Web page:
When Green Carnation, the progressive Norwegian sextet that gave birth to avant-Black pioneers In The Woods, split for the second time in 2007, no-one gave it a cat in hell’s chance of reformation. Yet the green (ahem) shots of recovery spawned with 2018’s live album Last Day of Darkness (Prophecy Productions), and here we are with the band’s sixth album Leaves of Yesteryear (Season of Mist), in what is the 30th anniversary of its formation. Continue reading
Ask a proud American to identify the EoB and they’ll gaze, either wistfully or with revolution in mind, toward a grand old building not far from Pennsylvania Avenue. 2018, however, has given birth to another EoB – the Evolution of Boom, a kind of cultural reworking of the Low-End chords which brought all manner of sounds into the realm of enjoyment for the average music listener. Continue reading
Since their inception in 2013, Manchester quintet Barbarian Hermit has focused the vast majority of its Sludge grooves on live audiences around its home city and the rest of the UK. After two years of upheaval which has seen one original member return and two leave, debut album Solitude and Savagery (self-released) sees the band set out toward a brave new horizon. Continue reading
To say that Brighton’s King Goat set themselves a high bar with début album Conduit (self-released) is like saying that Donald Trump is a wee bit controversial. To merely label them a Doom band is, similarly, doing the quintet a severe disservice: that début was laced with emotional vocals, choirs overlaying evocative bridges, and light, textured instrumentalism. It was a tour de force precious few expected. Continue reading
The Ghost Cult album round-up is back in town for your vulgar delectation, with our penultimate selection of 2017 taking you down amongst the silt, with a selection of Sludge, Doom and post-Metal antidotes to any festive cheeriness that may be unsettling your disgusted souls… Continue reading
Brighton-based quintet King Goat has been gathering plaudits for a couple of years now. While their brace of EPs has been highly regarded, however, debut album Conduit (Self-Release) rips up that benchmark and propels the band’s reputation skywards.
It’s the Progressive, Eastern influence within their Low-end metal that has held listeners in thrall, and right from album opener ‘Flight of the Deviants’ that blends with a quirky, Karnivool-esque base and some Gary Moore-flavoured leadplay. The whole is given vivid colour by the alarmingly powerful voice of Anthony ‘Trim’ Trimming, Averill-like in its tone and versatility and just occasionally touching on Ozzy Osbourne’s high notes.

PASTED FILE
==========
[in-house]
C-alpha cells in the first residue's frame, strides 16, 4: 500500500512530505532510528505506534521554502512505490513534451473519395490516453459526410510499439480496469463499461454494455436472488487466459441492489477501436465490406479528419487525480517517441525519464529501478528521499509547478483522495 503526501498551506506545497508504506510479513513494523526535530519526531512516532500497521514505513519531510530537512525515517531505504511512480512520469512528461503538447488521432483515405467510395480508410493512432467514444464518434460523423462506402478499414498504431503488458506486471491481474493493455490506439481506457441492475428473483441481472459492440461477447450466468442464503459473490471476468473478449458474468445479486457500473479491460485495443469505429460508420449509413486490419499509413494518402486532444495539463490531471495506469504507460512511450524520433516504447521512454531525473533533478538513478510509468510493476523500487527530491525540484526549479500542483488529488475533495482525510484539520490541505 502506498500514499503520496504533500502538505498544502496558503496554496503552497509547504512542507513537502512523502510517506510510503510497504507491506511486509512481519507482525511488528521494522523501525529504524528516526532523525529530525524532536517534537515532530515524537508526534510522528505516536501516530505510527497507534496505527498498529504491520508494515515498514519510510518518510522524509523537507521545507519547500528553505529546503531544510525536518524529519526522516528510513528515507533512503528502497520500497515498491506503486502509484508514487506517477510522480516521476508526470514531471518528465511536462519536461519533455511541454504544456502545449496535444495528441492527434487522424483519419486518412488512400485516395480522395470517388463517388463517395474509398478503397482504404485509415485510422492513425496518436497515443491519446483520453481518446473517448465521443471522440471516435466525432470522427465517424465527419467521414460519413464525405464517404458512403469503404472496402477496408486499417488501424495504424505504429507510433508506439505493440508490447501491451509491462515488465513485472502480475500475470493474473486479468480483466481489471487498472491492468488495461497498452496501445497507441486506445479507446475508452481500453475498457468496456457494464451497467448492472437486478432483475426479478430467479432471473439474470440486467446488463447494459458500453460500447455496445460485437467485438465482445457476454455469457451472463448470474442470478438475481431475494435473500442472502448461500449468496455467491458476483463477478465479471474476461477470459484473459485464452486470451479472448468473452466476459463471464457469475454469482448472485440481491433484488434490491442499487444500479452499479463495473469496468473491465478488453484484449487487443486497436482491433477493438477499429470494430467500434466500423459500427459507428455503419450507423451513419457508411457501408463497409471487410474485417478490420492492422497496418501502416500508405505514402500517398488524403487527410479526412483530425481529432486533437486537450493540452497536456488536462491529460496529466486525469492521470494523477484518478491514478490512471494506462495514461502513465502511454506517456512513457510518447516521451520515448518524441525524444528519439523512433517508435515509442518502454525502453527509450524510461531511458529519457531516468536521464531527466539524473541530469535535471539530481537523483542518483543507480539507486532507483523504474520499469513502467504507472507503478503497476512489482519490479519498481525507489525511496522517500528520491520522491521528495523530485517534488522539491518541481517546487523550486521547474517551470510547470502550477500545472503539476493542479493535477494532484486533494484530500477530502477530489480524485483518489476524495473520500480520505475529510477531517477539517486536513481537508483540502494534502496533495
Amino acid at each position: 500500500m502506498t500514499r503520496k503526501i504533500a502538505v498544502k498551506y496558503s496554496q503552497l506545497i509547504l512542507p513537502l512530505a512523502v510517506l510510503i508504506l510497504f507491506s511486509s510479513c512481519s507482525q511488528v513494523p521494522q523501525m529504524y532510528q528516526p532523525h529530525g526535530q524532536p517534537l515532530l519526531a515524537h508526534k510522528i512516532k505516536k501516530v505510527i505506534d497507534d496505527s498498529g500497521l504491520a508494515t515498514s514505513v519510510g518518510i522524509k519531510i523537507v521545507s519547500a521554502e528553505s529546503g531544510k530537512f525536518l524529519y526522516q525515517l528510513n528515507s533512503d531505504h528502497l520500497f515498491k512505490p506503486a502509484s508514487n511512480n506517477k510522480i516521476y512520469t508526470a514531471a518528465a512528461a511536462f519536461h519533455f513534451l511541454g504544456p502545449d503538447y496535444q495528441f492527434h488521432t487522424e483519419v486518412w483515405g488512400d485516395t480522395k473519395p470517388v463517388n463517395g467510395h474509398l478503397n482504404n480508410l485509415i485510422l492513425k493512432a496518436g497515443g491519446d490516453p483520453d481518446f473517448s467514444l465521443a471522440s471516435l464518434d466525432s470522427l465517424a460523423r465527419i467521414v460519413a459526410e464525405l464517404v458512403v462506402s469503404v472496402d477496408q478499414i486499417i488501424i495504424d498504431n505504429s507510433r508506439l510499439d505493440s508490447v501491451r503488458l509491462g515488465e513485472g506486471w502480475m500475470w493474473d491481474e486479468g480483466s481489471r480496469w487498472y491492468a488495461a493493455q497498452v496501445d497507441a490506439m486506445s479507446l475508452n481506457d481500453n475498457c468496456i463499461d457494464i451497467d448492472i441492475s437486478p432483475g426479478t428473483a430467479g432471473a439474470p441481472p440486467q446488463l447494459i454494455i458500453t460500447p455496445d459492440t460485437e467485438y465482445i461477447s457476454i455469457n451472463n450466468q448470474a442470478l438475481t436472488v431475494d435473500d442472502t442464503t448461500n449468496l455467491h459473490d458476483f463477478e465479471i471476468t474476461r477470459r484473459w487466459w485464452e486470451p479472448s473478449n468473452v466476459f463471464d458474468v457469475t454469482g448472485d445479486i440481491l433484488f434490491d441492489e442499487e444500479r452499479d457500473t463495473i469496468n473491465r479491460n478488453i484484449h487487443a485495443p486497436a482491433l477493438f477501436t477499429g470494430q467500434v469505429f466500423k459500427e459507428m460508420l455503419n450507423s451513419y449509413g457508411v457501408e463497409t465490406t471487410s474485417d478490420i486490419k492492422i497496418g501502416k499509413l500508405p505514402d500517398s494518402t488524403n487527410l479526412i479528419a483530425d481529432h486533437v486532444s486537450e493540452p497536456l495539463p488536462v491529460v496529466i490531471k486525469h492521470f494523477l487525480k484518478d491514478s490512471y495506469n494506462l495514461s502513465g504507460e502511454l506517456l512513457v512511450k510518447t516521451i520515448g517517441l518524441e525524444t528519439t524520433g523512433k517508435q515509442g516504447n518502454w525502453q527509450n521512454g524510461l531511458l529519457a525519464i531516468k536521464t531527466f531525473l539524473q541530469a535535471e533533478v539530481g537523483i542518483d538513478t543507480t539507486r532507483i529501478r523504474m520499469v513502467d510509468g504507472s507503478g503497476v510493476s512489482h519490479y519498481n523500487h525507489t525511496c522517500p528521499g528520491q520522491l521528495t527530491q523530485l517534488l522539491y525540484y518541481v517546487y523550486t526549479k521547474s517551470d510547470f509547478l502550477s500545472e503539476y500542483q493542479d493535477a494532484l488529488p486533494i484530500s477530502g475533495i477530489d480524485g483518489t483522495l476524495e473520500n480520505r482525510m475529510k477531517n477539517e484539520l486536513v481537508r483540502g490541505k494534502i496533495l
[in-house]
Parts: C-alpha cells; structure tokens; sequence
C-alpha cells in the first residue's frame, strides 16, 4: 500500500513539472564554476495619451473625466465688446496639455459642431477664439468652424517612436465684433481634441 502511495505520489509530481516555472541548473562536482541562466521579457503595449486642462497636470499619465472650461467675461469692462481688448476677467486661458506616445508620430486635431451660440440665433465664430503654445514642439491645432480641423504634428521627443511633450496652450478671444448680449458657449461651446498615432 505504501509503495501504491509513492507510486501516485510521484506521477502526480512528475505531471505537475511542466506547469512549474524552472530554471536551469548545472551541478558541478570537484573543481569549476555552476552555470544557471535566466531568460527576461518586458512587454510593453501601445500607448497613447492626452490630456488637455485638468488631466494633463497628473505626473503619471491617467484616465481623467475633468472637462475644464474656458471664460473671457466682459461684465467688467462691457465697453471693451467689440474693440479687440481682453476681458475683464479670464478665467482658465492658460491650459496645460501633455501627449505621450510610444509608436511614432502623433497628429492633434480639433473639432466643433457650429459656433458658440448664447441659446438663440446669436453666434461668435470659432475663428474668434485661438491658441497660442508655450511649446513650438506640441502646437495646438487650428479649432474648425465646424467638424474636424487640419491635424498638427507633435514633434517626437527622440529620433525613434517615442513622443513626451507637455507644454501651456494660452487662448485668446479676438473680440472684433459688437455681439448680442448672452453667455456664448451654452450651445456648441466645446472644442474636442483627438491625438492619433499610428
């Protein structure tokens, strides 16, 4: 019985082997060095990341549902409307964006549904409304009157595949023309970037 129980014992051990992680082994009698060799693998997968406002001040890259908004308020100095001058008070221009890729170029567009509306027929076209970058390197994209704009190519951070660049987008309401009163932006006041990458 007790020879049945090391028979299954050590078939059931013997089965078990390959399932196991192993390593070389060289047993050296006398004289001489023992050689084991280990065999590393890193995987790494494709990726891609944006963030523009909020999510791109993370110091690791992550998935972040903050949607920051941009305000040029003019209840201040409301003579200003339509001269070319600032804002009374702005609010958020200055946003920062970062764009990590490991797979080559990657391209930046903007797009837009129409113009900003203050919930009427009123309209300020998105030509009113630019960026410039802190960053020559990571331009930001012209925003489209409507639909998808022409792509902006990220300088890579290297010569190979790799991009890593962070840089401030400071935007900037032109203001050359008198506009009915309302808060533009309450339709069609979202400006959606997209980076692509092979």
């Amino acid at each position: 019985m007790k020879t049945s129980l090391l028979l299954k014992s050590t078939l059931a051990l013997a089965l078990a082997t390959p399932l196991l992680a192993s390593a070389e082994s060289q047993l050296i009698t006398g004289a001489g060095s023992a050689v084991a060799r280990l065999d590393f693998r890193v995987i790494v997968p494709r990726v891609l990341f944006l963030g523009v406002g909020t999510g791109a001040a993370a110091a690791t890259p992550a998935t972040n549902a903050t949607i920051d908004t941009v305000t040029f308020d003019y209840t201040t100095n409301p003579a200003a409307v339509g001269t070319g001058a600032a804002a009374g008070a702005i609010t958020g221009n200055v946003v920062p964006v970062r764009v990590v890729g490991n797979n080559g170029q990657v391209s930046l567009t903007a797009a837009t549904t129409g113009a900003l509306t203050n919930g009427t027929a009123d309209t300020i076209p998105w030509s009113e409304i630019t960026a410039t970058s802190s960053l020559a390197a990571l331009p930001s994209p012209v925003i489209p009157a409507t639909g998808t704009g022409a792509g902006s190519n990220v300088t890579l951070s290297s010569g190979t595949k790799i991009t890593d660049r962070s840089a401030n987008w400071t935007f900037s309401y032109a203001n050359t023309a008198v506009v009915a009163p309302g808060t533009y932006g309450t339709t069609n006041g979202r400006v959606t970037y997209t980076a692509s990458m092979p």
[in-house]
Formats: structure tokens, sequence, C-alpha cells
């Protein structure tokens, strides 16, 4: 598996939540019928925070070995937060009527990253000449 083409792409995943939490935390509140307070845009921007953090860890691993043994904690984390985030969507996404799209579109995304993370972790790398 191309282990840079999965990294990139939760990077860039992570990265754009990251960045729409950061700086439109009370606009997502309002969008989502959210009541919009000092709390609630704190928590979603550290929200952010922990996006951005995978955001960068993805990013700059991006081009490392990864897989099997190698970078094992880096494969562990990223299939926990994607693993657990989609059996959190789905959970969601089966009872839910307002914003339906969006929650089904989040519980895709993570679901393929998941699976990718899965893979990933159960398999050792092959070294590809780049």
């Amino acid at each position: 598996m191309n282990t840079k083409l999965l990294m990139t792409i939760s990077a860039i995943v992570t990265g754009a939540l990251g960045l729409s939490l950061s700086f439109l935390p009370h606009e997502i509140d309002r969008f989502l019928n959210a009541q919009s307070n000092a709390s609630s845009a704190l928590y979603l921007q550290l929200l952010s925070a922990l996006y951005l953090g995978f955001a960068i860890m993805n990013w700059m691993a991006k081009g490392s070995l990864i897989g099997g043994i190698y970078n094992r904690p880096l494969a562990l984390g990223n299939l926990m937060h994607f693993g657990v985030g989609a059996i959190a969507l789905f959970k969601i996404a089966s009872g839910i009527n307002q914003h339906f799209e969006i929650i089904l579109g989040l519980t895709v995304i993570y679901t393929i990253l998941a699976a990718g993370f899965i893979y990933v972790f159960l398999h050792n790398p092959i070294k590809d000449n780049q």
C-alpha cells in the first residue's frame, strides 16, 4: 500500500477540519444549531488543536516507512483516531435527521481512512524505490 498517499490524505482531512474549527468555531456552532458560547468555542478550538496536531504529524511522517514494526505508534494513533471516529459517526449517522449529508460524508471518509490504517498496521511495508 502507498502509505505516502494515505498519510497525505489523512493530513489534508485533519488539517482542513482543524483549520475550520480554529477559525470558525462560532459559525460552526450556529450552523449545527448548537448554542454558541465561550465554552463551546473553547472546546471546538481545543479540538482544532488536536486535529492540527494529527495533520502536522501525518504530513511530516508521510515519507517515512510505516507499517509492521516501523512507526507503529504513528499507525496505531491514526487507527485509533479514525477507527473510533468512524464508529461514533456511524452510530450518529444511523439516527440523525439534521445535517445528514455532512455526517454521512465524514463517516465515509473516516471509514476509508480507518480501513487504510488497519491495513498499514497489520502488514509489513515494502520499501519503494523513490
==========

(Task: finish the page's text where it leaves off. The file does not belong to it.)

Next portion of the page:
Each track here is a story in its own right, ‘…Deviants’ switching pace in segments, the spoken elements rivalling the scene-setting qualities of this year’s debut from The King Is Blind. The instruments swirl and swell around the vicious rasp of the three-quarter section before dropping into a Trad Metal-tinged coda, the leads howling their agonies after being a hidden star throughout.
‘Trim’ reaches new heights on the ensuing ‘Feral King’ yet, while his staggering power and range is undoubtedly the lead factor here, the contorting body of the track shows all five protagonists to be stars of this pulsating show. Its winding, crushing centrepiece still retains delicacy in the incredible harmonising of harsh vocals, whilst the ominous drama of the close is a joy to witness.
The title track, a paradox of complexity and simplicity, sees the seamless blend of hulking melody and crushing brutality reach its apex, whilst rarely breaking a slowly skipping tempo. The heartfelt melancholy mixes sublimely with those soaring eastern patterns, its choir-assisted third quarter a soaring triumph leading to emotional euphoria and a roaring coda. That barrelling force segues into ‘Revenants’, the guitars dancing tremolo patterns through steady yet intricate rhythmic pummel; yet the gradual drop to the gentle, sinister interlude is a thing of moving beauty.
Closer ‘Sanguine Path’ is an Occult-tinged Death-Doom workout somewhat at odds with the rest of the album, yet no less striking and fully conveying the resigned despair. Quite simply this is the kind of accomplished, intuitive greatness most bands hope to reach by the third or fourth album of their careers, yet rarely do. The UK has provided the Metal world with one bona fide classic already this year: here is another piece of staggering magnificence to rival and possibly surpass it.
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